divison multiple acess (cdma). in tdma systems, calls may simultaneously use
the same channels but are interspered between the pauses in the conversation.
many pauses result not only in the way people normally think and talk but when
one party is talking, the other is listening. with tdma, the cellular phone
company (cpc) injects small delays in parts of conversations to accommodate
other traffic on that channel. this increases the lenght of the average phone
call, which also increases their profits from it - not to mention the fact
that they can increase there output by the factor of 3 and also then expand
their operation.
cdma is a system that's been used by military for the past 30+ years. cdma
appears to basically be a system where conversation are compressed into coded
bundles and then decompressed at the other end.
a cellular mobile telephone (cmt) is one that is installed in a vehicle,
aircraft, watercraft or whatever, as opposed to a transporable or portable

iii. cellular freqs & channels

there are 832 cellular phone channels. 416 of these are allocated for the
non-wireline services (band a), and 416 for the wireline services (band b).
each of these channels have two freqs, spaced 45 mhz apart, that operate in
a full-duplex mode. the lower freq is for the phone unit, while the upper is
for the cell or basesite. of the 416 channels, 21 are digital data control or
"set up" channels and 395 are voice channels. channels are numbered 1 thru
1023, and there is a gap from 800 to 990.

rather than producing a list of 1646 cellular freqs, i have provided the math
eqations that can be used to calculate them. these equations can be programmed
into computers and calculators.

n = cellular channel # f = cellular freq

b = 0 (mobile), or b = 1 (base)

cellular freqs from channel #s:


f = 825.030 + b*45 + (n-1)*.03

where: n = 1 to 799

f = 824.040 + b*45 + (n-1)*.03

where: n = 991 to 1023

cellular channel #s from freqs:


n = 1 + (f-825.030-b*45)/.03
where: f > = 825.030 (mobile)
or f > = 870.030 (base)

n = 991 + (f-824.040-b*45)/.03
where: f < = 825.000 (mobile)
or f < = 870.000 (base)

if the system uses omnicells, as most do, you can readily find all the
channels in a cell if you know just one of them, using tables constructed
from these equations. band a uses channels 1-333 under the old 666-channel
system. to that have been added 667-716 and 991-1023 under the new 832-channel
system. band b uses channels from 334-666 under the old system, plus 717-799
under the new system.

iv. control & voice channel allocations

(d=designator, cc=control channel, vc=voice channel)

non-wirleline services (band a)


d = 1a : cc = 313 : vc = 1,22,43,64,85,106,127,148,169,190,211,232,253,274,

d = 2a : cc = 314 : vc = 2,23,44,65,86,107,128,149,170,191,212,233,254,275

d = 3a : cc = 315 : vc = 3,24,45,66,87,108,129,150,171,192,213,234,255,276
d = 4a : cc = 316 : vc = 4,25,46,67,88,109,130,151,172,193,214,235,256,277

d = 5a : cc = 317 : vc = 5,26,47,68,89,110,131,152,173,194,215,236,257,278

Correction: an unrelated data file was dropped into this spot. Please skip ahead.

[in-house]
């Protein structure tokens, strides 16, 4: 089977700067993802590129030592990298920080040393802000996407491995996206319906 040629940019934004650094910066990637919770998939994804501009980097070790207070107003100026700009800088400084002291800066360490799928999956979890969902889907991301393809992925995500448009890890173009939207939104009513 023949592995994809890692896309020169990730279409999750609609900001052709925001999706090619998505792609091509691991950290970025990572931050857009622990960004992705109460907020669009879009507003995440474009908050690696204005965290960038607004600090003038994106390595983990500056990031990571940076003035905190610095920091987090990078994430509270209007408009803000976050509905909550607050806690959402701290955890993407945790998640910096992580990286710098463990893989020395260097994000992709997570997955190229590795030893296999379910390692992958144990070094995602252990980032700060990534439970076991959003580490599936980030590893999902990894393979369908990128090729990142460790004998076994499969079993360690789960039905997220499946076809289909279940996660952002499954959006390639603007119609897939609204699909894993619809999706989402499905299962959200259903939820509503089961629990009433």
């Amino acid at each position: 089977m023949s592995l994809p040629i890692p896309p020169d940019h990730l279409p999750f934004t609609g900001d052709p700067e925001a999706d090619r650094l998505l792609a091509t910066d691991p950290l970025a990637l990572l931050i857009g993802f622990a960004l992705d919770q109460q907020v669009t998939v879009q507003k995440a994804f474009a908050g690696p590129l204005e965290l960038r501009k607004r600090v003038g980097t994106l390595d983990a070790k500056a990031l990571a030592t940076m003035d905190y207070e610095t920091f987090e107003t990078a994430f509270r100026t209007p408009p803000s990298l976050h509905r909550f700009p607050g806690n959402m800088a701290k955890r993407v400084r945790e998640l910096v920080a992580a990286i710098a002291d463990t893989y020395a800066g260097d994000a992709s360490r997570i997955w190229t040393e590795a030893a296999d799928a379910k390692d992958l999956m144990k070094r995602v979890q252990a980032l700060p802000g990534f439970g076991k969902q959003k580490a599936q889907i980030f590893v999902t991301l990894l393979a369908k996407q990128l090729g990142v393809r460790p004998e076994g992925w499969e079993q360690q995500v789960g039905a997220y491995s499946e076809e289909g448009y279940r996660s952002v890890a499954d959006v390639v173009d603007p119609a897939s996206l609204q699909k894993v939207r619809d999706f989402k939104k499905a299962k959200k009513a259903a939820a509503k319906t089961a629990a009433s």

d = 6a : cc = 318 : vc = 6,27,48,69,90,111,132,153,174,195,216,237,258,279

d = 7a : cc = 319 : vc = 7,28,49,70,91,112,133,154,175,196,217,238,259,280

d = 1b : cc = 320 : vc = 8,29,50,71,92,113,134,155,176,197,218,239,260,281

d = 2b : cc = 321 : vc = 9,30,51,72,93,114,135,156,177,198,219,240,261,282

d = 3b : cc = 322 : vc = 10,31,52,73,94,115,136,157,178,199,220,241,262,283

d = 4b : cc = 323 : vc = 11,32,53,74,95,116,137,158,179,200,221,242,263,284

d = 5b : cc = 324 : vc = 12,33,54,75,96,117,138,159,180,201,222,243,264,285

d = 6b : cc = 325 : vc = 13,34,55,76,97,118,139,160,181,202,223,244,265,286

d = 7b : cc = 326 : vc = 14,35,56,77,98,119,140,161,182,203,224,245,266,287

d = 1c : cc = 327 : vc = 15,36,57,78,99,120,141,162,183,204,225,246,267,288

d = 2c : cc = 328 : vc = 16,37,58,79,100,121,142,163,184,205,226,247,268,289

d = 3c : cc = 329 : vc = 17,38,59,80,101,122,143,164,185,206,227,248,269,290

d = 4c : cc = 330 : vc = 18,39,60,81,102,123,144,165,186,207,228,249,270,291

d = 5c : cc = 331 : vc = 19,40,61,82,103,124,145,166,187,208,229,250,271,292

d = 6c : cc = 332 : vc = 20,41,62,83,104,125,146,167,188,209,230,251,272,293

d = 7c : cc = 333 : vc = 21,42,63,84,105,126,147,168,189,210,231,252,273,294

wireline services (band b)

d = 1a : cc = 334 : vc = 355,376,397,418,439,460,481,502,523,544,565,586,607

d = 2a : cc = 335 : vc = 356,377,398,419,440,461,482,503,524,545,566,587,608

d = 3a : cc = 336 : vc = 357,378,399,420,441,462,483,504,525,546,567,588,609

d = 4a : cc = 337 : vc = 358,379,400,421,442,463,484,505,526,547,568,589,610

d = 5a : cc = 338 : vc = 359,380,401,422,443,464,485,506,527,548,569,590,611

d = 6a : cc = 339 : vc = 360,381,402,423,444,465,486,507,528,549,570,591,612

d = 7a : cc = 340 : vc = 361,382,403,424,445,466,487,508,529,550,571,592,613

d = 1b : cc = 341 : vc = 362,383,404,425,446,467,488,509,530,551,572,593,614

d = 2b : cc = 342 : vc = 363,384,405,426,447,468,489,510,531,552,573,594,615

d = 3b : cc = 343 : vc = 364,385,406,427,448,469,490,511,532,553,574,595,616

d = 4b : cc = 344 : vc = 365,386,407,428,449,470,491,512,533,554,575,596,617

d = 5b : cc = 345 : vc = 366,387,408,429,450,471,492,513,534,555,576,597,618